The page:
Good customer service is about listening, and learning, so you can deliver what is expected… and more. When I think of customer service, I think of my sister Cindy. Cindy has been the customer service “whisperer” at Ziglar, Inc. for several years now, and if anybody knows anything about how to keep customers happy, my sister does. I called her for some input.
Cindy told me that the most important thing she does is LISTEN to what her customer has to say… all of it! She doesn’t interrupt. Through the years she has noticed that people mostly want someone to express their frustration to.
In most instances, their complaints can be dealt with in a way that is satisfactory to them, but on occasion someone might remain upset regardless of what Cindy does for them, including refunding their money. NULL
That’s when true customer service begins, and it is very personal… because it begins with you. The ability to stay concerned and helpful in the face of someone’s emotional ranting and raving is more than a special talent. It is more than a gift. It is the result of taking excellent care of you.
That’s right; the first step to excellent customer service is servicing the customer service representative. A car can’t run on an empty tank of gas and a customer service rep can’t function well on just a few hours of sleep and sub par nutrition… a tired, run down customer service rep is a bad customer run-in waiting to happen.
In any organization the most important link to the outside world is customer service. No service, no customer. It doesn’t matter if you have a one man or woman office and you do it all, if you don’t take care of your customers problems you’ll lose them to someone else. When you find yourself in the position of problem solver, the attitude you convey must be cheerful and show your willingness to help, as well as your sincere desire to set right anything the customer says is wrong. Keeping an uplifting lilt in your voice insures the customer that you don’t feel defensive or put- upon by their request for help. Nothing turns a customer away faster than the feeling that they are being discounted, or worse, dismissed as a complainer without a real problem. My first experience with a disgruntled customer happened when I was in my early twenties. I was selling tickets to a big Success Rally with Paul Harvey, Dr. Norman Vincent Peale, my dad Zig Ziglar, Art Linkletter and several others. In those days if a company was closing down for the day and sending all of their staff we’d go out to their place of business and get them all excited about attending the event. The owners wanted to be sure their team looked forward to the event and expected to get lots of good information they could use to get better business results. I had an appointment to do just that and I showed up as scheduled, on time. I could tell as soon as I saw the owners face that he was more than just a little upset with me. He pulled me aside and told me he’d been a nervous wreck. He said he didn’t know if I was coming or not and that he almost decided to cancel the whole affair. I was shocked. I didn’t know I’d done anything wrong. I was still green when it came to business etiquette and didn’t know reconfirming was not only a good idea, but was the right thing to do. I apologized sincerely and, obviously since I’m writing about it 30 years later, I never forgot the lesson. Unfortunately, that wasn’t the only problem that day. I stood before his employees and told them what a great day they were going to have. I told them about the different speakers, what they would learn from each one, and about the special boxed lunch their employer had ordered for them so they wouldn’t have to leave the venue and risk missing even one minute of the life transforming information that would be shared. That all sounds pretty good, right? Well, I was revved up to full throttle and in my excitement I told them that the program was SO POWERFUL that even if they could only attend for half of the day it would still impact their lives! Oops. That was the wrong thing to say. I finished my talk and was escorted to my car with a speech only a really upset customer could give. I’d made another mistake that was honestly the result of inexperience. I didn’t realize that my statement might have planted the idea that someone could attend half a day and leave. I was young and didn’t fully understand how much it was costing this man to close his business for a whole day, buy tickets for his staff of almost 50 people, and provide lunch, as well. He was making a huge investment and I had minimized and jeopardized the outcome he was hoping for.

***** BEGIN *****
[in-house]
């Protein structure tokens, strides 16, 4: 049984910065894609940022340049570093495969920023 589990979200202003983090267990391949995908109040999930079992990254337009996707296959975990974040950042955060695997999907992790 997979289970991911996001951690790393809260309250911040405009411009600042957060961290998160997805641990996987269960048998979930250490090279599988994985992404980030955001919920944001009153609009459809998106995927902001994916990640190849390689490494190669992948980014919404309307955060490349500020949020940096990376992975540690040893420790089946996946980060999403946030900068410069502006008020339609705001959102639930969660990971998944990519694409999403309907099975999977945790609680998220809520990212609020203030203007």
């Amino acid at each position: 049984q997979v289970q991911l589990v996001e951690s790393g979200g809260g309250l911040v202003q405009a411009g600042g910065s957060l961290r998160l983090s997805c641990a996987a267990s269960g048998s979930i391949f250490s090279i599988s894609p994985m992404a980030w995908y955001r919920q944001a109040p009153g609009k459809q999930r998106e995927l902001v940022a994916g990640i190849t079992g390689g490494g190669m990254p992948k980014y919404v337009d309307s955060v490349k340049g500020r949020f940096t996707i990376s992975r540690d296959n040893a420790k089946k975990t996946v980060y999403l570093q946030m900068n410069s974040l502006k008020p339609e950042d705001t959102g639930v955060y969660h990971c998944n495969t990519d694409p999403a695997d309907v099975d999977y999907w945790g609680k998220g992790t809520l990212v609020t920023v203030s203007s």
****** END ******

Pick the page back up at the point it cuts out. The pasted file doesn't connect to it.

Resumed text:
I learned more about customer service from that one incident than I have learned since.
Make an appointment with me and you’ll enjoy the benefit of what I learned that day so many years ago. I will call to reconfirm. Have me come speak to your group and you can be assured that what I say will be in line with what you want your group to hear! I’m going to visit with you at length to be sure I know what you want. Good customer service is about listening, and learning, so you can deliver what is expected… and more. Great customer service is about you being your best you.